In Refusenik, you use damning archival footage shot inside the Soviet Union. How difficult was it to get a hold of such material?
I sat for two weeks in the Krasnogorsk State Archives in Russia, watching probably over a hundred thousand feet of film. It’s amazing what they have there. Their newsreel footage appears to be obvious propaganda footage, and it’s all available. This is nothing out of the ordinary; it was what was shown weekly to the Soviet public. On the other hand, the KGB archives (which were open for a time after the fall of the Soviet Union) are now closed. This is just a symptom of the major crackdown on freedom of speech and information in Russia today.
In terms of footage shot by the activists and [at the] news archives — this was an amazing challenge, but became our mission for this project — to collect the best footage we could find from every news archive and individual. We dug things out of people’s basements, garages, and attics. Sometimes I would hear that someone made a film twenty or thirty years ago about what was then a current-event story — I would spend weeks tracking down the producer.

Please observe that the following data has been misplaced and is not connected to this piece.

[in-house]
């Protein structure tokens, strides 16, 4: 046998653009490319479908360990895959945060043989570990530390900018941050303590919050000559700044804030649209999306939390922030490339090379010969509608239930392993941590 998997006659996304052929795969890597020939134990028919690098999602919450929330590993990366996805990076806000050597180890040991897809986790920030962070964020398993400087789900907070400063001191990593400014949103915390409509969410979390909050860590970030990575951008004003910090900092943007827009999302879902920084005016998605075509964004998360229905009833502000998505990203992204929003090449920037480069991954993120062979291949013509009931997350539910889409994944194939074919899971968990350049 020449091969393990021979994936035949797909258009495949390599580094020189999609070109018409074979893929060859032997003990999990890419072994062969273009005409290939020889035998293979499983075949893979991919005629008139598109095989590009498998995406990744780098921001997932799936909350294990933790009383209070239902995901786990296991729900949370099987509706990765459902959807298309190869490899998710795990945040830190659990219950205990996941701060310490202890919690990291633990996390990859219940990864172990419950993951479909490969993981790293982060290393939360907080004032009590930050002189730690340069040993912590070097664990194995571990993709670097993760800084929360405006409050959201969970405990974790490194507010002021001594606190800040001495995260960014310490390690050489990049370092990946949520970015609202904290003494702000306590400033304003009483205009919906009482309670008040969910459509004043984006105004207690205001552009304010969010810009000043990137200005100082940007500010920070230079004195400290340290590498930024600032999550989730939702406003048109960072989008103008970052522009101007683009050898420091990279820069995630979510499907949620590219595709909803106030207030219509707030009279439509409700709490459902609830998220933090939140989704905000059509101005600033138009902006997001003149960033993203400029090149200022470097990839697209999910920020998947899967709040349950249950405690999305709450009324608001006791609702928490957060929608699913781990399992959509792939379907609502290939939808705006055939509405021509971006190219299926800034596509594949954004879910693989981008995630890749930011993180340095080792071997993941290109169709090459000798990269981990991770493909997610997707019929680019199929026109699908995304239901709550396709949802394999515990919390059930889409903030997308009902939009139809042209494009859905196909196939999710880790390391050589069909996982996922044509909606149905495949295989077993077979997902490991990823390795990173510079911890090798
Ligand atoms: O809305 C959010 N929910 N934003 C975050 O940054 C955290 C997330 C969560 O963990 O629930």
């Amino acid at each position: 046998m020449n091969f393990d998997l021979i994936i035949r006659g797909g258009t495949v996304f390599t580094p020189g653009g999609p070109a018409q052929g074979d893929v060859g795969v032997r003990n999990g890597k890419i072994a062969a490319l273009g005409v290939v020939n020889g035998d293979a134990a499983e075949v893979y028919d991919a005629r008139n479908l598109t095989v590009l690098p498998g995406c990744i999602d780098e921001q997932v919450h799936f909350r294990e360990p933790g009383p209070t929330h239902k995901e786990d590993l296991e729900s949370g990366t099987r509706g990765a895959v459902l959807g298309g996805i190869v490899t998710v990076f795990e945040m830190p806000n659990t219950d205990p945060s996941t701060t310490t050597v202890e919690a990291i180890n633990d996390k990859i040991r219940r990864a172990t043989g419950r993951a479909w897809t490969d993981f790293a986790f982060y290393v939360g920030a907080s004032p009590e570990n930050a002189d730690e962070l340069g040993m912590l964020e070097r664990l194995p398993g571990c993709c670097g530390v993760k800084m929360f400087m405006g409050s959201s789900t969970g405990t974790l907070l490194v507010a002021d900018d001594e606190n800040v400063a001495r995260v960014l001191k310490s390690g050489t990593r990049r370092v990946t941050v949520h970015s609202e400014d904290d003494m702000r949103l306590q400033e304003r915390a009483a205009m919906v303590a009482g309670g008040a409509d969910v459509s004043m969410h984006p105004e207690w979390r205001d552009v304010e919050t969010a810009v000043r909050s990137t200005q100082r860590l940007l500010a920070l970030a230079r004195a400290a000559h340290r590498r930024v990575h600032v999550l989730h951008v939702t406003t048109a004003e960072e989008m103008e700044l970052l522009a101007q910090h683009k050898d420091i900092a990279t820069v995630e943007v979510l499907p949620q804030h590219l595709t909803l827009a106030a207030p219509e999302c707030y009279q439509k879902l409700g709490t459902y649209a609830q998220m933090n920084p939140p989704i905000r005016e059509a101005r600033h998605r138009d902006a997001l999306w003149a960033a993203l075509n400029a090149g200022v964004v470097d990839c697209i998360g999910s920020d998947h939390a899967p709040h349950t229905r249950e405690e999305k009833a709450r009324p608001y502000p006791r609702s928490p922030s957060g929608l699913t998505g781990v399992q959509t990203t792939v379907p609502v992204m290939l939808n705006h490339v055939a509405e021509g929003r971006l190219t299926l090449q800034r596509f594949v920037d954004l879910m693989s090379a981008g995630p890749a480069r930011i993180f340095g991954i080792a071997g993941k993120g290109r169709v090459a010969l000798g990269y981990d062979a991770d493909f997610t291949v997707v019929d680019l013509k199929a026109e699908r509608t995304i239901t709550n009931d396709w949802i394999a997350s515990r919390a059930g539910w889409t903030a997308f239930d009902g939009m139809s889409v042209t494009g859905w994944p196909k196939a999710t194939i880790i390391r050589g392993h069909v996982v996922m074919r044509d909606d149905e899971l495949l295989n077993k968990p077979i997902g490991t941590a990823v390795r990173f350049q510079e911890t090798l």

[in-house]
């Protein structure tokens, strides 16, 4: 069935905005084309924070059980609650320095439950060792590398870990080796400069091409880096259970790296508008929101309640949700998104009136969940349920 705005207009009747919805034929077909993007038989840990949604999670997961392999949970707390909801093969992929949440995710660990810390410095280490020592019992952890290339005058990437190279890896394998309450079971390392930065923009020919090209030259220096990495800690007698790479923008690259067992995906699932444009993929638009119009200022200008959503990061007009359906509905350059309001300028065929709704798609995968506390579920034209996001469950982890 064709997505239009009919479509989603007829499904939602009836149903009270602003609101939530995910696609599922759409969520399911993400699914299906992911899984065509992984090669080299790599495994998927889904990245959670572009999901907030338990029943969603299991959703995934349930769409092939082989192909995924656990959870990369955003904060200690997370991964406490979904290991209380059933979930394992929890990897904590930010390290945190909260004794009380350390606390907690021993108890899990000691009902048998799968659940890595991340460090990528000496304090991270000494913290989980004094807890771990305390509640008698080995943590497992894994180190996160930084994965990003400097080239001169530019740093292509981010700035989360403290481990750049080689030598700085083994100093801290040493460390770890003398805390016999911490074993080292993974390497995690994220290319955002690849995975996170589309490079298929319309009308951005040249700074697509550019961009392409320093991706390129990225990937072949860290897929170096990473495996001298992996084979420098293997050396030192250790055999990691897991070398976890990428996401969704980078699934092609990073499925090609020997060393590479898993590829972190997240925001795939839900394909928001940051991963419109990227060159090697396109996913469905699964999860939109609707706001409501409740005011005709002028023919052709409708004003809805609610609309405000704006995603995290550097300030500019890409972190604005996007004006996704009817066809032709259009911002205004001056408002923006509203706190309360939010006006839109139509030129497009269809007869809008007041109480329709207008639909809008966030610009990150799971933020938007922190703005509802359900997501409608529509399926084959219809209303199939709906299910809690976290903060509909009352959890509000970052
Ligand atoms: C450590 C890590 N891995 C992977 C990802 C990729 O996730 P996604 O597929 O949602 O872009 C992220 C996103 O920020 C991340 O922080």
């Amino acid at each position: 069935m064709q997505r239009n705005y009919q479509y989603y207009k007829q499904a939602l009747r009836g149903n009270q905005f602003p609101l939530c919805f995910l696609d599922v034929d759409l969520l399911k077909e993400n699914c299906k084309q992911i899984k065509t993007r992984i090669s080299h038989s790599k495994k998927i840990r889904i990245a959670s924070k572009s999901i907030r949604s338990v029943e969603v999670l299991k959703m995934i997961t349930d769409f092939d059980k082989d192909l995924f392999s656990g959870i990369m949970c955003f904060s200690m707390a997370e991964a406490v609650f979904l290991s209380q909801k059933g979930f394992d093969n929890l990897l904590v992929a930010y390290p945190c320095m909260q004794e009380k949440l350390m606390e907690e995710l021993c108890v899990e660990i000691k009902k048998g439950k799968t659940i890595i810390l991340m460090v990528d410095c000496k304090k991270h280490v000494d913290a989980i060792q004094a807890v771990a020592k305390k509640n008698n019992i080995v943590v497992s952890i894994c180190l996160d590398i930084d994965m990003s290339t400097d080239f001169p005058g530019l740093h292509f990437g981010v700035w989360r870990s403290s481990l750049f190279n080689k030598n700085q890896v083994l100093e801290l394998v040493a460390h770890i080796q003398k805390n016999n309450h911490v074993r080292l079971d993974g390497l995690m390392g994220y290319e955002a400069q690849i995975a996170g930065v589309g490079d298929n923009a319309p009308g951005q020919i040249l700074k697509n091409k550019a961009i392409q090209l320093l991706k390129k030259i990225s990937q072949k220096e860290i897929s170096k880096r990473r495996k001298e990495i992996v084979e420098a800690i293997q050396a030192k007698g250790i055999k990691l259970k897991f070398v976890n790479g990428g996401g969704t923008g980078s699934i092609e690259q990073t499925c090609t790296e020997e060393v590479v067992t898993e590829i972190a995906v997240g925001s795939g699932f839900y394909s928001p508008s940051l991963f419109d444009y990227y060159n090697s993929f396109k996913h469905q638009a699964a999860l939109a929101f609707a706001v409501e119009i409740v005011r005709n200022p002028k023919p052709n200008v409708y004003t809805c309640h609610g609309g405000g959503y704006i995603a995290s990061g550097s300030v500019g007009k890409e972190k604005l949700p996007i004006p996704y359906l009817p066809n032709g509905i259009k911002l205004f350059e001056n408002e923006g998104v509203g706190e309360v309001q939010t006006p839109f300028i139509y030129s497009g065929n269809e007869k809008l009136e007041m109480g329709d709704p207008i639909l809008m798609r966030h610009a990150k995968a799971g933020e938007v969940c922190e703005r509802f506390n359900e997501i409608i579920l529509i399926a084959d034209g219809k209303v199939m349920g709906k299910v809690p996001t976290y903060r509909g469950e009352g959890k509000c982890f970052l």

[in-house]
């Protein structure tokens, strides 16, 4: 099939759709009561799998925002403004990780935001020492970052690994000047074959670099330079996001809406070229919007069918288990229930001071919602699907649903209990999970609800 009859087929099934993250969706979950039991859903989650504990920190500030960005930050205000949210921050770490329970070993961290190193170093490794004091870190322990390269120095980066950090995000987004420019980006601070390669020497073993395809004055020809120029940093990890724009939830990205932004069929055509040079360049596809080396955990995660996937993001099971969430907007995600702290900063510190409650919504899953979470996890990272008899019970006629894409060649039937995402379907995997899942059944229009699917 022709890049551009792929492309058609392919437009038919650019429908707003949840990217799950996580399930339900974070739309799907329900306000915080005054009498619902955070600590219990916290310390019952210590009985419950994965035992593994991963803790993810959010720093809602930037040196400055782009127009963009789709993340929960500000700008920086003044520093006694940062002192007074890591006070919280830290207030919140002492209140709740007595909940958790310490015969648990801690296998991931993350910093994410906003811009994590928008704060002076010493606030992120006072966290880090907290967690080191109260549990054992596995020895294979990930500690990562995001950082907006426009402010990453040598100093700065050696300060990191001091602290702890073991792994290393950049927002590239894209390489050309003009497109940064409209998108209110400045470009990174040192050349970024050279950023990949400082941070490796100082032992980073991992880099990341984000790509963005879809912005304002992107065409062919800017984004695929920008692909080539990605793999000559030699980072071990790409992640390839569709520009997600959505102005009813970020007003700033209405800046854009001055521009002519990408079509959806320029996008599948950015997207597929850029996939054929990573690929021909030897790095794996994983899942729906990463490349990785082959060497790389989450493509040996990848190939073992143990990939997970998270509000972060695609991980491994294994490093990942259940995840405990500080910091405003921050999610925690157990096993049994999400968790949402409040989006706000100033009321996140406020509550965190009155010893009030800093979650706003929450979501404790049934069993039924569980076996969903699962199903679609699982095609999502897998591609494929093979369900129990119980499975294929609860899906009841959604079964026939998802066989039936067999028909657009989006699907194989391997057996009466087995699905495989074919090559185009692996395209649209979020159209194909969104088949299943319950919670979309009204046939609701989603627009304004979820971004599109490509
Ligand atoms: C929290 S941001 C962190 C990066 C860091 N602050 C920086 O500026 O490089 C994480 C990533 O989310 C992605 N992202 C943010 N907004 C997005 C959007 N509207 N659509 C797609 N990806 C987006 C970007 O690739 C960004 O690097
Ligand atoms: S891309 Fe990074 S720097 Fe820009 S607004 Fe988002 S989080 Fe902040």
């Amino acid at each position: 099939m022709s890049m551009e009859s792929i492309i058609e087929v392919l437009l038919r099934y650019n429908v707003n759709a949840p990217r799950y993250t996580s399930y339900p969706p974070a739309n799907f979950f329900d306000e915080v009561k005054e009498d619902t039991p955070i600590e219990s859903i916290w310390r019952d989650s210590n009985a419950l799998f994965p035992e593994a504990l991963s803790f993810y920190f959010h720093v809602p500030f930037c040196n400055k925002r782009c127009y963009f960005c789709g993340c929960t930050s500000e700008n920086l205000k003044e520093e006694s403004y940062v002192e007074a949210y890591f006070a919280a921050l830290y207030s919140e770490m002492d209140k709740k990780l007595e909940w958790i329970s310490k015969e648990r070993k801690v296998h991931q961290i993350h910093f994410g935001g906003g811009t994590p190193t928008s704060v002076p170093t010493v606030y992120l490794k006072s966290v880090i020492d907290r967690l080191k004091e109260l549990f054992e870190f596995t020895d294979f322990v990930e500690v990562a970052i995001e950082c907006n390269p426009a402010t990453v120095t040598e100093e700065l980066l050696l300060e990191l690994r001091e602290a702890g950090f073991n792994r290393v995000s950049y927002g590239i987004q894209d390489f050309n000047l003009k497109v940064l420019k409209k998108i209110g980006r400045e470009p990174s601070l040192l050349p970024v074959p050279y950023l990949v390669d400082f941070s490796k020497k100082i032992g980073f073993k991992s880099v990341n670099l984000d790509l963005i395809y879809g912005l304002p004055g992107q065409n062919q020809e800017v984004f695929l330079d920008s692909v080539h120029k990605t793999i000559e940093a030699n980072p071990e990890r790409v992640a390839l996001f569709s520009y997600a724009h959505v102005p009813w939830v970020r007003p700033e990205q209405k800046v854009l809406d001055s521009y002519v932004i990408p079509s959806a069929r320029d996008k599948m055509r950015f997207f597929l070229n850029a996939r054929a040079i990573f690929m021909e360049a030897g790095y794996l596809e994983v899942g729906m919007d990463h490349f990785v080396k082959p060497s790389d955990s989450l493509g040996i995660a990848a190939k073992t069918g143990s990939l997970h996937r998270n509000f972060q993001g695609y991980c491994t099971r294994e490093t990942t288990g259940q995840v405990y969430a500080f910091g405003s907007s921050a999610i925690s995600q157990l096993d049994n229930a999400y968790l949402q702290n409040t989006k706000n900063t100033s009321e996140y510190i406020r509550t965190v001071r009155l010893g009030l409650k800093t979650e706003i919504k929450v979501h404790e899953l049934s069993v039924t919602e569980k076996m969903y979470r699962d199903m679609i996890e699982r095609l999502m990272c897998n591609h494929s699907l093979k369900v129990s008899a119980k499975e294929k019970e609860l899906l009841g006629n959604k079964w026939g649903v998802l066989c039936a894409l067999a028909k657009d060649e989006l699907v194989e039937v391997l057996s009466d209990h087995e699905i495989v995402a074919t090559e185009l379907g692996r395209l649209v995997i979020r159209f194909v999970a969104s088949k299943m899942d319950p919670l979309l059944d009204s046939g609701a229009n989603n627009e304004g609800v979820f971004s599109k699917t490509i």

It turned out to be interesting and fun, and we found some real treasures. My personal favorite is Zev Yaroslavsky’s shot of the KGB car outside the window. I simply couldn’t believe it when I first saw it.
How did you find the Refuseniks themselves? Were they willing to discuss their experiences, or was it hard to get them to reminisce about their difficult past?
Many of the American activists are still in touch with the Refuseniks, and I reached them through a big network of activists — ultimately, Enid Wurtman, an American activist who emigrated to Israel during the movement and who remained in contact with many of the Refuseniks when they arrived in Israel.